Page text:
You are here: Welcome » USAID PREDICT


PREDICT was an epidemiological research program funded by a United States Agency for International Development USAID grant. Launched in 2009, the program was described as an early warning pandemic in response to the influenza A virus subtype H5N1 “bird flu” outbreak in 2005. It was designed and overseen by Dennis Carroll, then the director of the USAID emerging threats division with epidemiologist Jonna Mazet of the University of California, Davis as its global director.

PREDICT has been enabling global surveillance of pathogens that can spillover from animal hosts to people by building capacities to detect an discover viruses of pandemic potential. The project is part of USAID’s Emerging Pandemic Threats program and is led by the UC Davis One Health Institute. 1)

PREDICT is enabling global surveillance for pathogens that can spillover from animal hosts to people by building capacities to detect and discover viruses of pandemic potential. The project is part of USAID’s Emerging Pandemic Threats program and is led by the UC Davis One Health Intitute.

PREDICT was initiated in 2009 to strengthen global capacity for detection and discovery of viruses with pandemic potential that can move between animals and people. Those include coronaviruses, the family to which SARS and MERS belong; paramyxoviruses, like Nipah virus; influenza viruses; and filoviruses, like the ebolavirus.

Working with partners in over 30 countries, the project is investigating the behaviors, practices and ecological and biological factors driving disease emergence, transmission and spread using the One Health approach.

Through these efforts, PREDICT has improved global disease recognition and has developed strategies and policy recommendations to minimize pandemic risk. 2)

PREDICT enables global surveillance of pathogens that can spillover from animal hosts to people by building capacities to detect and discover viruses of pandemic potential. The project is part of USAID’s Emerging Pandemic Threats program and is led by the UC Davis One Health Institute.

The core partners are USAID, EcoHealth Alliance, Metabiota, Wildlife Conservation Society, and Smithsonian Institution. Contact us at 3)

PREDICT Global Network

Developed the One Health Workforce by training more than 6,800 people in over 30 countries.

Operationalized One Health surveillance and sampled over 164K animals and people, helping minimize the spillover of zoonotic disease threats from animals into human populations.

Detected over 1,100 unique viruses (949 novel, 217 known), including zoonotic diseases of public health concern such as Bombali ebolavirus, Zaire ebolavirus, Marburg virus, and MERS- and SARS-like coronaviruses. 4)

==== PREDICT Project Archive ===== 5)

Taxpayer Fraud and Profiteering

Celebrated virus hunter siphoned taxpayer funds for his private ‘Global Virome Project’ US Right To Know - USRTK March 16, 2022 by Emily Kopp

A former U.S. Agency for International Development official founded and worked for a controversial organization benefiting from USAID funds while he continued to receive six-figure paychecks from his USAID job, potentially running afoul of ethics laws, according to documents obtained by U.S. Right to Know.

Emerging Pandemic Threats Division Director Dennis Carroll went on to lead the organization — an ambitious, expensive, and potentially dangerous endeavor called the Global Virome Project. Carroll is now the group’s chair.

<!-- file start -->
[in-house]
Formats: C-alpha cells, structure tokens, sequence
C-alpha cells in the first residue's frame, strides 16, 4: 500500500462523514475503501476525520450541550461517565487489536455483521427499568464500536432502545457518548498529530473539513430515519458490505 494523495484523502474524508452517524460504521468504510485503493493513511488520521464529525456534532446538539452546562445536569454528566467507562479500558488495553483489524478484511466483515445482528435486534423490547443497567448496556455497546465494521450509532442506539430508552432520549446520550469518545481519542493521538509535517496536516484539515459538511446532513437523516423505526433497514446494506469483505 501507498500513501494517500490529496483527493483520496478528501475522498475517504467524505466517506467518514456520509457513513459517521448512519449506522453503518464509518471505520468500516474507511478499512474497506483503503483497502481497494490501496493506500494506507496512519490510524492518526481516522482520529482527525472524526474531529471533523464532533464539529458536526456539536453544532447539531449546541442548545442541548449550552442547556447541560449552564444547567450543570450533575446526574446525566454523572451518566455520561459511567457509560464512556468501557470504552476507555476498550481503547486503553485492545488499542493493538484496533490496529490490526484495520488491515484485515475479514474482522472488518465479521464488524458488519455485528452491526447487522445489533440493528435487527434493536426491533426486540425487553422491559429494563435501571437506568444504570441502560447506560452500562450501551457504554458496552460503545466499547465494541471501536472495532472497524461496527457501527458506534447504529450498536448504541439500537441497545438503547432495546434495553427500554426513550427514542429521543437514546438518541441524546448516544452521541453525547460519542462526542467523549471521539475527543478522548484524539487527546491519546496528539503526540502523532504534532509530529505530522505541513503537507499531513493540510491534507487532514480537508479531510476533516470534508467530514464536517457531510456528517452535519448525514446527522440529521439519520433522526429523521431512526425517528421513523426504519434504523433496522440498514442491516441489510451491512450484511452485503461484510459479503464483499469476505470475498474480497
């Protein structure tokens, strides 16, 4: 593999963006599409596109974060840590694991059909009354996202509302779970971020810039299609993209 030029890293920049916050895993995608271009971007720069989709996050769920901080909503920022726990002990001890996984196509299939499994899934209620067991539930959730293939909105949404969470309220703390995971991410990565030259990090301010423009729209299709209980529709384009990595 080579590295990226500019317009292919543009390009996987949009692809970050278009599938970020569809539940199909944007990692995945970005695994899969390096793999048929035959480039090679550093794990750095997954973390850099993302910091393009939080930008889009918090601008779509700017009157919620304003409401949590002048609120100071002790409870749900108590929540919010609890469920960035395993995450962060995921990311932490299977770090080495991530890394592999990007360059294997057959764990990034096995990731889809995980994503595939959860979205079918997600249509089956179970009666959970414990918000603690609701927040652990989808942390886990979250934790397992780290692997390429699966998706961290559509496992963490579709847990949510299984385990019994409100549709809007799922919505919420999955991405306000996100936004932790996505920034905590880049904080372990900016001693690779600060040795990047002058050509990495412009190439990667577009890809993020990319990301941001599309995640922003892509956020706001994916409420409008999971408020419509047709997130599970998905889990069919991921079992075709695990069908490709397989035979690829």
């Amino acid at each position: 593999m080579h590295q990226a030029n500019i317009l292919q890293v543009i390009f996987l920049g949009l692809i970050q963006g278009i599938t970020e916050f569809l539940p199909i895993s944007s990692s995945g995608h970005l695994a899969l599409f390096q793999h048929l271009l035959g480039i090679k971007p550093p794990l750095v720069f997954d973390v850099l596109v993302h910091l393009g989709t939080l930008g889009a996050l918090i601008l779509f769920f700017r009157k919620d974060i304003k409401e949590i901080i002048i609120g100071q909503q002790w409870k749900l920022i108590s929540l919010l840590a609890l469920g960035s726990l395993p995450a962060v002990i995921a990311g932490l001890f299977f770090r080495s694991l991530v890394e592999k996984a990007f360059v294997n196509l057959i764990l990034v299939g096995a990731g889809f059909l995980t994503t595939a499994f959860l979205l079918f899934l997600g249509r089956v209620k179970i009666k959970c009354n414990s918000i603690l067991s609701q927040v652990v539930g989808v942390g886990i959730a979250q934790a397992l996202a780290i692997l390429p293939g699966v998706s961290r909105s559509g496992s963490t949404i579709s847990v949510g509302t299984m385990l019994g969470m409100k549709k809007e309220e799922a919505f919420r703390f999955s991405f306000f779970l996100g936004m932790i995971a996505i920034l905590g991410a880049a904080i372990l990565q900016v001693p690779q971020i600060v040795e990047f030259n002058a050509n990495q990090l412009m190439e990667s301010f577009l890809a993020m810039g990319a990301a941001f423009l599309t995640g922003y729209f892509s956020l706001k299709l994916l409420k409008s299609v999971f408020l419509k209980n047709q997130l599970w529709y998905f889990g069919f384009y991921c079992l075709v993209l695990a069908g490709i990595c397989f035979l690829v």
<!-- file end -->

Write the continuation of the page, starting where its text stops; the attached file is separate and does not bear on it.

USAID — a federal agency that typically provides foreign aid — funded a $210 million government program that Carroll designed and oversaw for 10 years called “PREDICT” that served as the “proof of concept” for the Global Virome Project.

Now the Global Virome Project is seeking at least $1.2 billion to collect more than 1 million viruses in wildlife, with the stated aim of forecasting where animals carry pathogens that could evolve to infect humans too. Carroll has pitched the Global Virome Project as the “beginning of the end of the pandemic era.”

Not all experts are convinced Carroll can make good on those promises. Others worry the fieldwork may pose its own pandemic risks.

Although the Global Virome Project is controversial even within the field of virology, the idea gained credibility with Carroll’s help and his use of the imprimatur of USAID, the emails suggest.

They indicate that Carroll’s work as USAID’s leader in viral surveillance and as the chair of the Global Virome Project overlapped for years.

Carroll organized calls and meetings on the project’s work with other co-founders, sought donations and helped refine fundraising pitches, pushed favorable messages in the press, and consulted on its application for tax-exempt status with the Internal Revenue Service — all while still working for USAID.

Carroll told the media he founded the Global Virome Project after he left his job at USAID.

But the emails show he started in-depth work on the Global Virome Project as early as March 2017, and received six-figure USAID paychecks in 2017, 2018 and 2019. For example, in 2019, USAID paid Carroll $166,500, the maximum allowed for a rank-and-file federal employee.

“The law is clear that officials cannot use government resources to benefit themselves or prospective employers,” said Kedric Payne, senior director of ethics with the Campaign Legal Center, a government watchdog group. “If Carroll was involved in decisions benefitting GVP while he was at USAID, it is likely that he needed approval from the agency’s ethics officials. The public has a right to know if their public officials comply with conflict of interest laws.”